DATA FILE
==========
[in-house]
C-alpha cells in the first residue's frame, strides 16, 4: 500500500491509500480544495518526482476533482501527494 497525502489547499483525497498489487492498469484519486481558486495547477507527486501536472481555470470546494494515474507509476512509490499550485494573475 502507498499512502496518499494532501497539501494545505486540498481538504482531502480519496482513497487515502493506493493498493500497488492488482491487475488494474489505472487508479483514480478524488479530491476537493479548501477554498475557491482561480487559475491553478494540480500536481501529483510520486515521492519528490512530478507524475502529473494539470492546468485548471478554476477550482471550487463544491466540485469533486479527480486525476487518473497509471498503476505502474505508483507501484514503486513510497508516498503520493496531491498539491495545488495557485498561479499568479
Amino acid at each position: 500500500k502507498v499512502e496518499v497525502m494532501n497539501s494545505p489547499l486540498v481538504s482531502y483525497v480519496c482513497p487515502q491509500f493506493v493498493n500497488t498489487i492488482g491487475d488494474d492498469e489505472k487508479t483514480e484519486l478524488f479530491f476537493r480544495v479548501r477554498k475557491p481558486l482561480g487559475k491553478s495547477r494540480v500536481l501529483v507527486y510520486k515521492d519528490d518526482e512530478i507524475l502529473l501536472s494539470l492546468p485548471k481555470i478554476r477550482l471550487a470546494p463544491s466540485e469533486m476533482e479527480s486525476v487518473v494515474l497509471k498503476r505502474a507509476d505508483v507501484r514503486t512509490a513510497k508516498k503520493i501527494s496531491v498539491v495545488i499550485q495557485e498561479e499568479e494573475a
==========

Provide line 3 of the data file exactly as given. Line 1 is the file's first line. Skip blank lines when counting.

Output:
Amino acid at each position: 500500500k502507498v499512502e496518499v497525502m494532501n497539501s494545505p489547499l486540498v481538504s482531502y483525497v480519496c482513497p487515502q491509500f493506493v493498493n500497488t498489487i492488482g491487475d488494474d492498469e489505472k487508479t483514480e484519486l478524488f479530491f476537493r480544495v479548501r477554498k475557491p481558486l482561480g487559475k491553478s495547477r494540480v500536481l501529483v507527486y510520486k515521492d519528490d518526482e512530478i507524475l502529473l501536472s494539470l492546468p485548471k481555470i478554476r477550482l471550487a470546494p463544491s466540485e469533486m476533482e479527480s486525476v487518473v494515474l497509471k498503476r505502474a507509476d505508483v507501484r514503486t512509490a513510497k508516498k503520493i501527494s496531491v498539491v495545488i499550485q495557485e498561479e499568479e494573475a